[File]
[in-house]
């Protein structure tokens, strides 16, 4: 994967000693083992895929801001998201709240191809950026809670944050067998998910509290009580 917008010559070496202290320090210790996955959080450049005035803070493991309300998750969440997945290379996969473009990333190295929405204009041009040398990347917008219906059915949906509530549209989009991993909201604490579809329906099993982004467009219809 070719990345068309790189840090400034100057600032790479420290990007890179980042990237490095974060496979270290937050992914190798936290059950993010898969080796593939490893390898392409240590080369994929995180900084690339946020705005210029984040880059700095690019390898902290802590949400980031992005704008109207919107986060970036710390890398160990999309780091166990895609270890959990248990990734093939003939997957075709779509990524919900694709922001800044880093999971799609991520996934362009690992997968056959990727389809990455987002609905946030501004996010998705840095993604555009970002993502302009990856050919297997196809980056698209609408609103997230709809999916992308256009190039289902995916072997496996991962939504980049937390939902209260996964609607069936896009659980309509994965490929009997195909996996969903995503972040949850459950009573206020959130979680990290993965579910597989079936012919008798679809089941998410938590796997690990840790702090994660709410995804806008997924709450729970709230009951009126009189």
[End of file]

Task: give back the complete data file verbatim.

[in-house]
């Protein structure tokens, strides 16, 4: 994967000693083992895929801001998201709240191809950026809670944050067998998910509290009580 917008010559070496202290320090210790996955959080450049005035803070493991309300998750969440997945290379996969473009990333190295929405204009041009040398990347917008219906059915949906509530549209989009991993909201604490579809329906099993982004467009219809 070719990345068309790189840090400034100057600032790479420290990007890179980042990237490095974060496979270290937050992914190798936290059950993010898969080796593939490893390898392409240590080369994929995180900084690339946020705005210029984040880059700095690019390898902290802590949400980031992005704008109207919107986060970036710390890398160990999309780091166990895609270890959990248990990734093939003939997957075709779509990524919900694709922001800044880093999971799609991520996934362009690992997968056959990727389809990455987002609905946030501004996010998705840095993604555009970002993502302009990856050919297997196809980056698209609408609103997230709809999916992308256009190039289902995916072997496996991962939504980049937390939902209260996964609607069936896009659980309509994965490929009997195909996996969903995503972040949850459950009573206020959130979680990290993965579910597989079936012919008798679809089941998410938590796997690990840790702090994660709410995804806008997924709450729970709230009951009126009189």